X‐ray diffraction from d spacing gradients along ion‐implanted zones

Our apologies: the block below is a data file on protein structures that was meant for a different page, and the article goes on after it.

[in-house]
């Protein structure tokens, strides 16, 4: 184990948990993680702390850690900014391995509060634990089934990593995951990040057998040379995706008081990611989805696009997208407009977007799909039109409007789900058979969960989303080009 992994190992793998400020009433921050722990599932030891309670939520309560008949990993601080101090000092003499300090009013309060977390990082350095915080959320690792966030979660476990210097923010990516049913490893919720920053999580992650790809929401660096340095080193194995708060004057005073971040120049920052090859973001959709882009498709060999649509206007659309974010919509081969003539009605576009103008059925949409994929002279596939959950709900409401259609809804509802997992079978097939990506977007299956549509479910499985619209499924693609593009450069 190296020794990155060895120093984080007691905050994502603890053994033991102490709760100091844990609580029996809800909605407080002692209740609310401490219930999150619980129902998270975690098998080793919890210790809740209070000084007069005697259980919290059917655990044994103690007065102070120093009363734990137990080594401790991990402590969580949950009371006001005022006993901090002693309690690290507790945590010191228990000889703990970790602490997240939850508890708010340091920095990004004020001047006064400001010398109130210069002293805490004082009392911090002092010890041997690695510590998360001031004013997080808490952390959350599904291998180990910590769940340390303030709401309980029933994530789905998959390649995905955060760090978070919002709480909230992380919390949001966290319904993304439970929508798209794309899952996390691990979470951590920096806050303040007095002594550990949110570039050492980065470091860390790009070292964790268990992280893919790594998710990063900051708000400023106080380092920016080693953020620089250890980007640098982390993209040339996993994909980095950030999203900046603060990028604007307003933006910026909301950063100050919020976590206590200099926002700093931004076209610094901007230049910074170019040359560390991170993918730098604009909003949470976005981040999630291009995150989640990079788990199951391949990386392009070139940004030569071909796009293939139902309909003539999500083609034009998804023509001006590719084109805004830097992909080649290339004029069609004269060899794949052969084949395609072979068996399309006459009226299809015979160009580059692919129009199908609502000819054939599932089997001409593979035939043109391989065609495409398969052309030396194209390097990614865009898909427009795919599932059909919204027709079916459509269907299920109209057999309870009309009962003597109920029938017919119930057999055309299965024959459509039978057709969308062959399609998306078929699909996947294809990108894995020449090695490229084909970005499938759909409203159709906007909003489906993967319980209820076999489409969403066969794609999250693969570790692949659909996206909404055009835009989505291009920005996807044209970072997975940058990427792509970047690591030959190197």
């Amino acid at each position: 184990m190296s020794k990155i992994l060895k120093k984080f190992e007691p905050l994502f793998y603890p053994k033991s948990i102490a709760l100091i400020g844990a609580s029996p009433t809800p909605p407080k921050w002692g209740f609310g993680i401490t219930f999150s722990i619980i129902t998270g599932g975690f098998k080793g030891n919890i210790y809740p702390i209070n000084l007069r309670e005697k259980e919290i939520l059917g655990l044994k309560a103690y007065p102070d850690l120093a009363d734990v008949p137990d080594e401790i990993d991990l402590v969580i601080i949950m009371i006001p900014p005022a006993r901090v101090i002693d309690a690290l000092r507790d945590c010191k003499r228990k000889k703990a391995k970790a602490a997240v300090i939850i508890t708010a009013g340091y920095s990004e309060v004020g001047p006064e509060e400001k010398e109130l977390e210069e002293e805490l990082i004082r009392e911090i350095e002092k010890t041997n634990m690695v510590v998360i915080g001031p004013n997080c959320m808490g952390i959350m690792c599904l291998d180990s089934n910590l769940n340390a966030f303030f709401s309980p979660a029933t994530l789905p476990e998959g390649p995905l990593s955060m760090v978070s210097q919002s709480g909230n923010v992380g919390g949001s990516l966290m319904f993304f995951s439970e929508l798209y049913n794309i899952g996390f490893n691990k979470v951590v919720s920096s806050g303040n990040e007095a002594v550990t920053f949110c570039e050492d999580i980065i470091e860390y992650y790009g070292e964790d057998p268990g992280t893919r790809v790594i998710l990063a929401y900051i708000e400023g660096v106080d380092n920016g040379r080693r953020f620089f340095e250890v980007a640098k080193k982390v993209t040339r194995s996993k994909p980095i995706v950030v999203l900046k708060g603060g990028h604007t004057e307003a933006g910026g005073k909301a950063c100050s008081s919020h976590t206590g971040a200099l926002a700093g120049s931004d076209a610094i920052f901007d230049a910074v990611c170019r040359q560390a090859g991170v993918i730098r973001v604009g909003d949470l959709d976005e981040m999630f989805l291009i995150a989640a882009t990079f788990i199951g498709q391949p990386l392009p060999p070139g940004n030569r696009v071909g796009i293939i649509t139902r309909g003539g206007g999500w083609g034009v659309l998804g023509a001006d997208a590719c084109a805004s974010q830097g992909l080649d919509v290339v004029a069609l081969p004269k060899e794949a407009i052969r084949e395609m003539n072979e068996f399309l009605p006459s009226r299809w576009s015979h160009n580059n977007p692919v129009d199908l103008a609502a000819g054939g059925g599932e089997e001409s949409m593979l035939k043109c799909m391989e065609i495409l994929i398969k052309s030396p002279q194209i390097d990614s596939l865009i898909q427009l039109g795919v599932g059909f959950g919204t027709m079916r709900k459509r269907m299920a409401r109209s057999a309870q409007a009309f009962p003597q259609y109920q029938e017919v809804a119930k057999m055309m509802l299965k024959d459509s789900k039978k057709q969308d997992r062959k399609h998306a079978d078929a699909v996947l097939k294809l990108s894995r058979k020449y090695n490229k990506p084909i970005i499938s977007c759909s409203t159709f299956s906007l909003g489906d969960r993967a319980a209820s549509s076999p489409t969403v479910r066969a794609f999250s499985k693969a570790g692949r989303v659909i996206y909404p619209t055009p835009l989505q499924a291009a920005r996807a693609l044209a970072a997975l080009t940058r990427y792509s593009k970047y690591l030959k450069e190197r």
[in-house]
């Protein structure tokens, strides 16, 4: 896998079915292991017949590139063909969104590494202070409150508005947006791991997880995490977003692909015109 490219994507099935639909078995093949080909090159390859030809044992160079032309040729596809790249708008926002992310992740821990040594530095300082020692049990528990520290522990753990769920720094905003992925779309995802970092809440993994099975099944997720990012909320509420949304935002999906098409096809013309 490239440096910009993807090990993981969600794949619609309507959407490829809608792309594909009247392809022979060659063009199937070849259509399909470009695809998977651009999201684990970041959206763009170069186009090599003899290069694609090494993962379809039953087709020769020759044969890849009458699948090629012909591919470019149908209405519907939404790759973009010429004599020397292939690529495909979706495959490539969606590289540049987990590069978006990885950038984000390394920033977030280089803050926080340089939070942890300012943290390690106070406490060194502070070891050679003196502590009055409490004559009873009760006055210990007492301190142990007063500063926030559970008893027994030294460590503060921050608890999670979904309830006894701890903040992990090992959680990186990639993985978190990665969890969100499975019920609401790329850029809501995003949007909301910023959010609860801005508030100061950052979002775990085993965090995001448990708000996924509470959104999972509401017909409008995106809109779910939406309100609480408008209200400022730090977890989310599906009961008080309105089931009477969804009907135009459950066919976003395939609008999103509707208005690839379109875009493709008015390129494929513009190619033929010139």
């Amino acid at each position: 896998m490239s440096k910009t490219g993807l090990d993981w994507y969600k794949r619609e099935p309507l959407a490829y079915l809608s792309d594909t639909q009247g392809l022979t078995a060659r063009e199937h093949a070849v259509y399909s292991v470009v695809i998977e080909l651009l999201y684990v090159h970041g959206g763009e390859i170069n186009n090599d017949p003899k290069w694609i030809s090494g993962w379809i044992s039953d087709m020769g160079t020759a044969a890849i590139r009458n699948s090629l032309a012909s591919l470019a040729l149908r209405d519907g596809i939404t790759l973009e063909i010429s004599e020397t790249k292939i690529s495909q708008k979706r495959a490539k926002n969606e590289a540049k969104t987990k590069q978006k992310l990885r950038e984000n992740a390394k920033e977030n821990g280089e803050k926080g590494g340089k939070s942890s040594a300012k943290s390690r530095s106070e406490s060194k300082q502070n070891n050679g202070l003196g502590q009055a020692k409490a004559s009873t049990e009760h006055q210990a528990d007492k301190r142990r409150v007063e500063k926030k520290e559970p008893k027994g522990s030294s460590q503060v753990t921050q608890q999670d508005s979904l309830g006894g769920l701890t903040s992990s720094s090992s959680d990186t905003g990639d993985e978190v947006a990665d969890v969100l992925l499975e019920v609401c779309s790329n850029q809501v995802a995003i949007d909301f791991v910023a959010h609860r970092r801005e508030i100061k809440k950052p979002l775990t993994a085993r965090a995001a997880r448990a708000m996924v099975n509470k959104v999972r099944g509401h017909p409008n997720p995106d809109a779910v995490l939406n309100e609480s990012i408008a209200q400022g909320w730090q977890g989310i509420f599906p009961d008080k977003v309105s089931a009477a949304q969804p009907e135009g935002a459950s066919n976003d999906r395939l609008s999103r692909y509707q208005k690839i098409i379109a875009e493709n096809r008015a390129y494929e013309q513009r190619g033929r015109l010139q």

Three kinematic diffraction models are described for interpreting diffraction profiles from ion-implanted samples. Each deals with relatively large d spacing gradients. The first treats the full zone as coherent which requires a direct summation of the Fourier series. The Bragg intensity band from the full zone is applied to implanted zones that are subjected to elastic constraints without incoherent interfaces. For high-fluence samples, and foreign interstitials, a static attenuation term becomes important and is included in all models. This term was not included in previous publications by the authors. The last two models deal with finite subgrain elements that may be connected in a continuous way with interfaces. With a linear element model, slope discontinuities give a sawtooth appearance of the d spacing curve. These discontinuities are eliminated by employing a sinusoidal variation in d spacing in a third model. The additional smoothing does not provide significant changes in the fine structure of the measured intensity. The parameters that determine line shape are: DELTA-M, the total change in the attenuation factor M within a subgrain, and s = N3l(DELTA-d/) which contains three additional independent parameters. These are the subgrain size, the order of the Bragg peak l, and the fractional changes in d spacing. The static lattice displacements can be large enough to introduce an asymmetry of the diffraction profiles from individual elements. This occurs when DELTA-M is greater than 0.15. Although this factor has been introduced only in the linear element model, a similar asymmetry should be observed with a sinusoidal variation in d spacing.